#LegallySpeaking: Medico-Legal Tip
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Tip: "Short forms/abbreviations that are not universally accepted and are capable of being misinterpreted should be avoided by doctors"

• Case Background:
The patient who had met with an accident consulted the orthopaedic surgeon (OP), suffered a fracture in both the bones of his right leg.

• Patient's Allegations:
Due to negligence of the OP, he suffered 15% deformity in his leg and became handicapped.

• Doctor's Defense:
The story made by the patient was false, incorrect and misconceived.

• Court Held:

~ The X-ray was taken on the second visit (after 15 days) and the prescription of the first visit was false.

~ Prescription of first visit was devoid of any instruction about the X-ray, details of wounds, fracture of the bones, bleeding points, etc., or instructions about plaster, contrary to the accepted medical practice.

~ Doctors use short forms in writing medical records and there is nothing wrong in doing so. The problem is that due to the absence of standard/accepted short forms, these are capable of being misinterpreted or differently interpreted by courts, patients and other doctors.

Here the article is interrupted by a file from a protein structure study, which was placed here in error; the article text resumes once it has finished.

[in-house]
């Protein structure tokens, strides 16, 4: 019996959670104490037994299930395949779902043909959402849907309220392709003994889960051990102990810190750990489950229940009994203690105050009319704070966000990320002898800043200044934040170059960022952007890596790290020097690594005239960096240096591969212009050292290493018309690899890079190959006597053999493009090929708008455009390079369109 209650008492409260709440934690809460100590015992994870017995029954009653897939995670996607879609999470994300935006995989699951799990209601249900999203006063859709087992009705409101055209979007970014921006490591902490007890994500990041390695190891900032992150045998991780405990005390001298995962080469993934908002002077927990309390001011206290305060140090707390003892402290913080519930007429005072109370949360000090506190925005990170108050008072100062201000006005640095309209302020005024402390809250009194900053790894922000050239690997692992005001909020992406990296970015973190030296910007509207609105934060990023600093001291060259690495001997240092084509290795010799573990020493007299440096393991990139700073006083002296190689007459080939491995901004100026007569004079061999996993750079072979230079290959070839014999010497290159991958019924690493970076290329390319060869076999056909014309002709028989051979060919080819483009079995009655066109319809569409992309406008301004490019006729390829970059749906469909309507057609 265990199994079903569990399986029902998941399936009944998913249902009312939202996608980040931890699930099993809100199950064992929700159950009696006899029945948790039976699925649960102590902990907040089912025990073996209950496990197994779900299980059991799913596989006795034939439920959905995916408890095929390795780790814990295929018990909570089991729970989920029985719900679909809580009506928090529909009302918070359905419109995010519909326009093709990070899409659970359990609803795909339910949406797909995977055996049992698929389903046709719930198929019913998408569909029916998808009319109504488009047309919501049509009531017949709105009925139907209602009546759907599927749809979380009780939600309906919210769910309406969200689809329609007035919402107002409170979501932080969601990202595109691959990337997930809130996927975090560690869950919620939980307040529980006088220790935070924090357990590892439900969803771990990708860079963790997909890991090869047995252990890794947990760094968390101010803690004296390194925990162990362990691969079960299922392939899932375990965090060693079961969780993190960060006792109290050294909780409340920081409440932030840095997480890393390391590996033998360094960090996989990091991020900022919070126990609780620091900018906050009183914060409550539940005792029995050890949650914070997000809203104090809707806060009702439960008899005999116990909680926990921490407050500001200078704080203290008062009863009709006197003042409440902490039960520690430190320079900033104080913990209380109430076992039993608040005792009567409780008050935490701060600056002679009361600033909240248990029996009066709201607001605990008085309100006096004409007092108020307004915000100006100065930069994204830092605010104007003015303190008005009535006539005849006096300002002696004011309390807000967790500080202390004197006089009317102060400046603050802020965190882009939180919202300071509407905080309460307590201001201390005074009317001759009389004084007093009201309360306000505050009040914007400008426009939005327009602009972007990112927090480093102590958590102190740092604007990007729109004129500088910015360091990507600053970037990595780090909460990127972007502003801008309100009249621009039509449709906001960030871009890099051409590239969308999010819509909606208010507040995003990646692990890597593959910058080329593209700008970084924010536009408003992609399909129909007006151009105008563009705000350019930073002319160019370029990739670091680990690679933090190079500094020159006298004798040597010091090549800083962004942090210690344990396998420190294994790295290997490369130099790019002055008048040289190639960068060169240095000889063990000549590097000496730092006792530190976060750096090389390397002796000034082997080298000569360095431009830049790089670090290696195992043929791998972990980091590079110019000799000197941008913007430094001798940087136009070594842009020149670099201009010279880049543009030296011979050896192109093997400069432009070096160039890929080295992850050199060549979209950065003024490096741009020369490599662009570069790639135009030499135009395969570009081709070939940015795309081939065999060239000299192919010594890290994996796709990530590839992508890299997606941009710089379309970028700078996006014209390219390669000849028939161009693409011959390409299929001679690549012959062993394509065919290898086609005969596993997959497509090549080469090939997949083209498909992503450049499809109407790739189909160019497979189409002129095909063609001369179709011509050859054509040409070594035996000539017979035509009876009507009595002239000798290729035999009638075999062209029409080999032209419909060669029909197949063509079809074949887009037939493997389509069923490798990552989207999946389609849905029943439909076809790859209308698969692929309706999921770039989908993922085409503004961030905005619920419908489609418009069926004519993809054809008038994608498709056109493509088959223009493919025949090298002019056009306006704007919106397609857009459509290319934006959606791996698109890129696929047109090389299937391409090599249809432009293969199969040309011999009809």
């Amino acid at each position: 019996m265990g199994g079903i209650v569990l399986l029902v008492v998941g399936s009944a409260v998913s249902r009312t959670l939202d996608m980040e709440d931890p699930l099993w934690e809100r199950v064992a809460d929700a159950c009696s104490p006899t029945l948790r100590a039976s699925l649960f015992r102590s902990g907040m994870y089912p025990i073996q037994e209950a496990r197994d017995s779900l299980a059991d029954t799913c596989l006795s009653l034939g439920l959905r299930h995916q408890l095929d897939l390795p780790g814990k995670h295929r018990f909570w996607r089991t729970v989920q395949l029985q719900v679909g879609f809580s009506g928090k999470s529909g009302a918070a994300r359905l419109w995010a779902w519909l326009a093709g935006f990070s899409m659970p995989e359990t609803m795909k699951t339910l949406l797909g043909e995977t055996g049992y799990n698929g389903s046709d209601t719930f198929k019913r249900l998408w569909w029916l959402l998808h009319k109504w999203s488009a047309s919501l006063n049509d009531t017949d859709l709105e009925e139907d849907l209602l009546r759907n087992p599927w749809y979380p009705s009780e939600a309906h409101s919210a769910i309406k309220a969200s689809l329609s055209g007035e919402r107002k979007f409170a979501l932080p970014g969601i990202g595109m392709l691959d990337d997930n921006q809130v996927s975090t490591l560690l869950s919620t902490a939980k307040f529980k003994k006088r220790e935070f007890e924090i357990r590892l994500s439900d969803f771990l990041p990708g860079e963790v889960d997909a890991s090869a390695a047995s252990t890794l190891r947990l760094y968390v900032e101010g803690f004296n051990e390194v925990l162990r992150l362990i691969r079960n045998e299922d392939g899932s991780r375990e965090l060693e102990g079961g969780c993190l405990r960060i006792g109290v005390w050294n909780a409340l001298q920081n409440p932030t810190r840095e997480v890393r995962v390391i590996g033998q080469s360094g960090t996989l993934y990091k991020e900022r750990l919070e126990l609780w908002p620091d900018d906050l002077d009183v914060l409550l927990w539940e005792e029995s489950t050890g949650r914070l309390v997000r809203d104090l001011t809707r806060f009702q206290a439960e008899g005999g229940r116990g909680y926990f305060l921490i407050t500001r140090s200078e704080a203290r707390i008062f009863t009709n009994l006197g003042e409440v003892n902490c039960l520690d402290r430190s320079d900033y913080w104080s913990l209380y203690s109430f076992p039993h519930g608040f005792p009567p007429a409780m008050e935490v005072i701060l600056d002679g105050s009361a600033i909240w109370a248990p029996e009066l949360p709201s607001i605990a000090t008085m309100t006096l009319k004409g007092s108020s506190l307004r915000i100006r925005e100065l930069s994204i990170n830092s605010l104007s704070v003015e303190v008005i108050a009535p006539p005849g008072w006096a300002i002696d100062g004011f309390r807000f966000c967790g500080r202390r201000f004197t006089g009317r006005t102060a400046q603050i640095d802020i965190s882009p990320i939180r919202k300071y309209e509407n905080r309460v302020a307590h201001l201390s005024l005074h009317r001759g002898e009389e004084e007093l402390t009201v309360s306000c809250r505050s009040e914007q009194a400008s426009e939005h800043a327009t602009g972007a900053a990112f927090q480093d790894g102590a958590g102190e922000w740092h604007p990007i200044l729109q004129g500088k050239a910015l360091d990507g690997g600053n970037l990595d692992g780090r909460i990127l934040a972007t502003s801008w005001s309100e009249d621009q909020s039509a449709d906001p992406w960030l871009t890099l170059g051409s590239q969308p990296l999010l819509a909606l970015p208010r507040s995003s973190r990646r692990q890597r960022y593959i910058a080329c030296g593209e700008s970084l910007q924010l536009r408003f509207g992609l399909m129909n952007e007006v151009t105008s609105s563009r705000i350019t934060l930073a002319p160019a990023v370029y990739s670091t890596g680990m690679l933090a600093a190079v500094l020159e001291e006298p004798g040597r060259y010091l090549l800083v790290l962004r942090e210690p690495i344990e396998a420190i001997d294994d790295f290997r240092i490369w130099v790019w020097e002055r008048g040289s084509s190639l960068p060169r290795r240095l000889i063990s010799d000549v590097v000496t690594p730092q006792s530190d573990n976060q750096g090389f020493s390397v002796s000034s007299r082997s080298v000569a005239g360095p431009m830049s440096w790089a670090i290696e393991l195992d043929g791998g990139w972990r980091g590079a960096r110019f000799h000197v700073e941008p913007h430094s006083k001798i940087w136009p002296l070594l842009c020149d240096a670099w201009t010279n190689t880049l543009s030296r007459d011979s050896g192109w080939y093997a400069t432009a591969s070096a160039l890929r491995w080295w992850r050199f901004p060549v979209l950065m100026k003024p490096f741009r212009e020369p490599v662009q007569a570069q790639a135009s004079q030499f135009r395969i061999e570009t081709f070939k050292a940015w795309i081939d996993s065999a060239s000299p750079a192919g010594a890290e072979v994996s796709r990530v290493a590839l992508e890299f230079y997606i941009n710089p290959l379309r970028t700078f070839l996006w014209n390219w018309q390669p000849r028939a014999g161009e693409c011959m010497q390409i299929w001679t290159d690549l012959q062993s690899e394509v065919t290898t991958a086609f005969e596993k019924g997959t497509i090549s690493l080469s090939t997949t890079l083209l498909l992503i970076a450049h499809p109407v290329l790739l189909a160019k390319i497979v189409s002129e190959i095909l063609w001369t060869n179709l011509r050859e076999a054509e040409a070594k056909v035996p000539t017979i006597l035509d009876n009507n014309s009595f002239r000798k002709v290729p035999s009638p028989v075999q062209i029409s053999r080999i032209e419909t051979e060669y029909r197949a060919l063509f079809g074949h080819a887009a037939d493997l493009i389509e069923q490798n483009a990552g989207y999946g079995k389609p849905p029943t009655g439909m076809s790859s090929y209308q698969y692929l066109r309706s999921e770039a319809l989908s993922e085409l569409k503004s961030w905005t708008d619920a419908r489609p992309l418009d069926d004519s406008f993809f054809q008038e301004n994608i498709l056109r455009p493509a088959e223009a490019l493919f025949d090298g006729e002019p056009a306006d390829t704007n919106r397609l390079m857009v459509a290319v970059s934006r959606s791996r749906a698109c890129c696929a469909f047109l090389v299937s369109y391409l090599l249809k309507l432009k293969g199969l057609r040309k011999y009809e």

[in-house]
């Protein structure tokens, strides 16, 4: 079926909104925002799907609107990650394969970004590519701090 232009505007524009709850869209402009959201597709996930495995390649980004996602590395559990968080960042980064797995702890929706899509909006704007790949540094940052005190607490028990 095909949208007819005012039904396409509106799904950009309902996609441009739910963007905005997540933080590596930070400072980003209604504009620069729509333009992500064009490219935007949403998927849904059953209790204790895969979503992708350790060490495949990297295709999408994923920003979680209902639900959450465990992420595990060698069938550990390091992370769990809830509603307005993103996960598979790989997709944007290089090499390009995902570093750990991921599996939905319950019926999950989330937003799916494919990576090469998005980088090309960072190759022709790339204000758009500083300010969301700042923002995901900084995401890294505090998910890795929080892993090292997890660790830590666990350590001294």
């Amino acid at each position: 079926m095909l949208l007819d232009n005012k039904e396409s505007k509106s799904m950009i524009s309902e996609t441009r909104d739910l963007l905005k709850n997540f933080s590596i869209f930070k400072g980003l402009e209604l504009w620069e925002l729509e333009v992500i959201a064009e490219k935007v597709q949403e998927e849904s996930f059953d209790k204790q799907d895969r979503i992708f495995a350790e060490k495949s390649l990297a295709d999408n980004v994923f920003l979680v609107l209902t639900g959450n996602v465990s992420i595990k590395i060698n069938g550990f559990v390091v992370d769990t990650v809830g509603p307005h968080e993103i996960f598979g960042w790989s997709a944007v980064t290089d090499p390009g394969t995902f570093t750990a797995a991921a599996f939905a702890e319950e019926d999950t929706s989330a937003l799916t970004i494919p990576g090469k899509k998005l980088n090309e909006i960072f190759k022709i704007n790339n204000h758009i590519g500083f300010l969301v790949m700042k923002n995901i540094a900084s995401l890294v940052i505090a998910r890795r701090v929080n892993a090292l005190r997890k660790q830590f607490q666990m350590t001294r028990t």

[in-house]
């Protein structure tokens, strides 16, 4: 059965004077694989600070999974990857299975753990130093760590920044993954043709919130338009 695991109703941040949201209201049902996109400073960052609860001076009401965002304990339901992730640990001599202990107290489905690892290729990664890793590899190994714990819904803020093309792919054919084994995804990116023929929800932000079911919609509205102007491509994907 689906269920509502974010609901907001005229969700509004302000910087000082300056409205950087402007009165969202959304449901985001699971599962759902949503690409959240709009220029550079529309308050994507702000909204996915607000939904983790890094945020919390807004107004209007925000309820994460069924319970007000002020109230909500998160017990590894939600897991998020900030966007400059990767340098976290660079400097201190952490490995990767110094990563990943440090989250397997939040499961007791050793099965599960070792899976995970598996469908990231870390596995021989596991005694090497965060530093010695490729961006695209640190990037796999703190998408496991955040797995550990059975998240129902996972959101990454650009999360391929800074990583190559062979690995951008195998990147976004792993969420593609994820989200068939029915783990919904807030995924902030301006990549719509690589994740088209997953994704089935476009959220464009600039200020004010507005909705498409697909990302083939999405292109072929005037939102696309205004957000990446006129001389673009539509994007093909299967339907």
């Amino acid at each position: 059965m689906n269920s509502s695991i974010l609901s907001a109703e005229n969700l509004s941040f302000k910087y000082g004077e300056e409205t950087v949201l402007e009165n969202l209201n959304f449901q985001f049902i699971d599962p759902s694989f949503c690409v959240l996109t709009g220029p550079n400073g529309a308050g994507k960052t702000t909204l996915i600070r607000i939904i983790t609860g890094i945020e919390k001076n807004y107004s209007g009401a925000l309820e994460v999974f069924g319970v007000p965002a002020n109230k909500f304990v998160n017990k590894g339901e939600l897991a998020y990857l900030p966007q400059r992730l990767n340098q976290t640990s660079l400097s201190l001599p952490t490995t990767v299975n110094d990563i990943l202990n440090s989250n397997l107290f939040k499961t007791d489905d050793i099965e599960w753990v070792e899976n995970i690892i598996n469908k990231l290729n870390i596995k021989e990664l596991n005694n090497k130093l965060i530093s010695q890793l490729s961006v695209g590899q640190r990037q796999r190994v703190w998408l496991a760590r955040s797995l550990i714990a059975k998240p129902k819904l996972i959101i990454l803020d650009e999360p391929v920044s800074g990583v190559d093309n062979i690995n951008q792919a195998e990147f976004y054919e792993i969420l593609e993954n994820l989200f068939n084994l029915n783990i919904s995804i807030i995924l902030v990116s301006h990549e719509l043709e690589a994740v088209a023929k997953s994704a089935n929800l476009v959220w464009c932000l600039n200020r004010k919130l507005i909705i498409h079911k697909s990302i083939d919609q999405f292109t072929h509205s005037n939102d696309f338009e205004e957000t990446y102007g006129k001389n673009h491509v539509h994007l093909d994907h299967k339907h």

(In this case, OP had recorded "Comp. # B.B. of R Leg," the full form of which is "compound fracture on both bones of the right leg." Luckily, no one questioned whether "B.B" really meant "both bones," otherwise it would have added to the problems of the surgeon as it is not a standard short form)

~ A prescription must record the history of the patient, detailed description of the wounds, investigations advised, medicines prescribed, precautions advised, and so on.

Source: https://indiankanoon.org/doc/199562121/
S●●●●a D●●●●●i and 12 others like this5 shares
S●●●n S●●h
S●●●n S●●h general medicine
I actually read it as both bone😬
Sep 21, 2020Like